Highlights include: Eliminating dangerous drug abbreviation habits, easy-to-use online drug interaction checkers, and more.
I have been a community pharmacist for about 8 years, and in that time have seen my fair share of prescriptions and/or practices that could have led to harm. I know that I am not alone and so I wanted to take the chance to highlight 4 error-prone areas that come to mind first when I take a look back.
One of the best resources to learn more about improving prescribing practices is the Institute for Safe Medication Practices (ISMP), referenced throughout this article.
Focusing on one abbreviation at a time will help ensure that the new habit sticks. I did that with “QD” in pharmacy school (I actually write out quite a few prescriptions too when I take them as verbal orders) and got in the habit of writing “Qday;” it quickly became second nature.
Three popular online databases to check interactions that I recommend are: Facts and Comparisons® eAnswers, Lexi-Comp, and MicroMedex. All provide information on drug uses, dosing, administration, warnings and precautions, interactions, pharmacodynamics and pharmacokinetics, and other essential features and characteristics. The services provide a suite of tools including a drug interaction checker. Enter a list of a patient’s medications and it will screen and cross screen for potential interactions.
has identified use of metric units only for dose and weight and ensuring documentation of metric weight on electronic and printed prescriptions as a targeted best practice for 2018-2019. Michael Gaunt, a pharmacist with ISMP, wrote a brief article on oral solution prescribing safety that I highly recommend. Also, if you provide the indication we can ensure we look up and check the correct dosing. For example, for amoxicillin we would need to know if you are writing the high-dose 80 to 90 mg/kg for otitis media5 or if you intended to prescribe a lower dose for something else.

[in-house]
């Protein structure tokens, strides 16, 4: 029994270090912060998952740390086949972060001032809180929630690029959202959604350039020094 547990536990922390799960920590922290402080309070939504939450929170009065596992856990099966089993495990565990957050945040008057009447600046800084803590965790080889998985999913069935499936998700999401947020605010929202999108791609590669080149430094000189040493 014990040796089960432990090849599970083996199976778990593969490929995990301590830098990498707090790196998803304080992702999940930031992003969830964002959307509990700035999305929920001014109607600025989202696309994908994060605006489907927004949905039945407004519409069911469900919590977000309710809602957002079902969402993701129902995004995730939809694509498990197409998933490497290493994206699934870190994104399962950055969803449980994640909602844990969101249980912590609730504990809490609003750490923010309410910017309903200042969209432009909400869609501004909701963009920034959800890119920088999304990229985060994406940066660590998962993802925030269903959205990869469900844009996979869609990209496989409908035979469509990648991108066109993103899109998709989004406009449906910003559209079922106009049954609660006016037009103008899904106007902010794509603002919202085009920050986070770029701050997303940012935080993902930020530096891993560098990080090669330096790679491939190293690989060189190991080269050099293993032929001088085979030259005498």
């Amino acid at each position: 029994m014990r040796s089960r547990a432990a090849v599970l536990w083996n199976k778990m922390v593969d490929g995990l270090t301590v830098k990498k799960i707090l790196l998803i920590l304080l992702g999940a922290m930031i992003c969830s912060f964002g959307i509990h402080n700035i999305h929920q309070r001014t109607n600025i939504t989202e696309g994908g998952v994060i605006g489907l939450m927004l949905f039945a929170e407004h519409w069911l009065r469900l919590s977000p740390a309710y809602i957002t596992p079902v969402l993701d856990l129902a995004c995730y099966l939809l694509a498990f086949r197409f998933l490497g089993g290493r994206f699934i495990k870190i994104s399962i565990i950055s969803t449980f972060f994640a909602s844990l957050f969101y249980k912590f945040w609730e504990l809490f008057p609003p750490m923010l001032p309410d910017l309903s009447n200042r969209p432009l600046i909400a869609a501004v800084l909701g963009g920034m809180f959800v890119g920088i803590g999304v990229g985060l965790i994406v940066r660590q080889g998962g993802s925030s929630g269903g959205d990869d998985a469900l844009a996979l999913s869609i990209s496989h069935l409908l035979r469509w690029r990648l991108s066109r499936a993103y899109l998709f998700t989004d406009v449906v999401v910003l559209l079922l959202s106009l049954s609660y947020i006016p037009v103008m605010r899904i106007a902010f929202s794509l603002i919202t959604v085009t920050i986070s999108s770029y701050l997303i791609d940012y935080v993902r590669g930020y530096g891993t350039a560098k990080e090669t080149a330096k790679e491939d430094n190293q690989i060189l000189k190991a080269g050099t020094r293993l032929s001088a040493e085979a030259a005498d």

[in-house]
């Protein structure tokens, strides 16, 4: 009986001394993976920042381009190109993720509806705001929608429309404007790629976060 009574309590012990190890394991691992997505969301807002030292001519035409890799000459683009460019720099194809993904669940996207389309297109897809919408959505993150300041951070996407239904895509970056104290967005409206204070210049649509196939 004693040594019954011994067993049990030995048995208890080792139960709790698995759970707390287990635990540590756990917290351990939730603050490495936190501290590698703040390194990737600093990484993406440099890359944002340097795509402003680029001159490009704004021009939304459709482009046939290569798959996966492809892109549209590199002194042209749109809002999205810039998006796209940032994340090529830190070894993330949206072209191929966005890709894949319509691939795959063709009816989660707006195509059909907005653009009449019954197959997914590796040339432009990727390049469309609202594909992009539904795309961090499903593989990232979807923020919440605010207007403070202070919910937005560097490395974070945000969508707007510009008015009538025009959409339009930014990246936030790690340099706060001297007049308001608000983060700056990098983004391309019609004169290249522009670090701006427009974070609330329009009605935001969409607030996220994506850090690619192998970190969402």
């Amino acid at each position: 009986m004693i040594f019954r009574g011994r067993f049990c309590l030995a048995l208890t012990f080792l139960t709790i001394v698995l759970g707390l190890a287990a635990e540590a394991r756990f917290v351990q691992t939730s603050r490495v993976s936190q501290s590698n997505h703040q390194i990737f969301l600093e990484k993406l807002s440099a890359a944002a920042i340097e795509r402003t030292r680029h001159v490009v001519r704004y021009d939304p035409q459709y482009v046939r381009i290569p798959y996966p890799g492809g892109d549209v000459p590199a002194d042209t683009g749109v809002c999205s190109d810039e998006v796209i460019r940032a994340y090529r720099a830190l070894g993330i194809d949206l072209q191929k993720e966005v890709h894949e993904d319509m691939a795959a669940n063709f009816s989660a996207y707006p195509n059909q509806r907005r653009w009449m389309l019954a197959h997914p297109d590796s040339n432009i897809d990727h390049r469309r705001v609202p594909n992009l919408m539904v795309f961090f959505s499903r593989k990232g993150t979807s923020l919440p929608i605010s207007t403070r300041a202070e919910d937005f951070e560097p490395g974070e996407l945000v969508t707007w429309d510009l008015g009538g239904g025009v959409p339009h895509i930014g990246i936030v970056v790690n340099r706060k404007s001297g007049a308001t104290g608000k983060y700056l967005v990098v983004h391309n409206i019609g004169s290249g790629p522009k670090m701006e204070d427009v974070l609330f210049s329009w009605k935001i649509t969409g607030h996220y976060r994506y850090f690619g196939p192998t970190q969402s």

Another thing that often causes confusion in the pharmacy is the drug formulation. For example, bupropion, which comes in 12- and 24-hour formulations, or mix-ups between MacroBID and MacroDantin, are easier to make with e-prescribing because all products will populate on the list. For further explanation of some of the most confusing drug formulations, my recent article for Pharmacy Times may be of interest.
1. Institute for Safe Medication Practices. List of error-prone abbreviations. https://www.ismp.org/recommendations/error-prone-abbreviations-list. Published October 2, 2017. Accessed August 23, 2018.
2. Institute for Safe Medication Practices. High-alert medications in community/ambulatory settings. https://www.ismp.org/recommendations/high-alert-medications-community-ambulatory-list. Published November 20, 2017. Accessed August 23, 2018.
3. Institute for Safe Medication Practices. 2018-2019 targeted medication safety best practices for hospitals.
4. Gaunt M. Prescribing and dispensing errors with oral solutions. Pharmacy Times. https://www.pharmacytimes.com/publications/issue/2017/march2017/prescribing-and-dispensing-errors-with-oral-solutions. Published March 20, 2017. Accessed August 23, 2018.
5. Evans A. Top 5 drugs with confusing formulations. Pharmacy Times. https://www.pharmacytimes.com/contributor/alex-evans-pharmd-cgp/2017/01/top-5-drugs-with-confusing-formulations. January 5, 2017. Accessed August 23, 2018.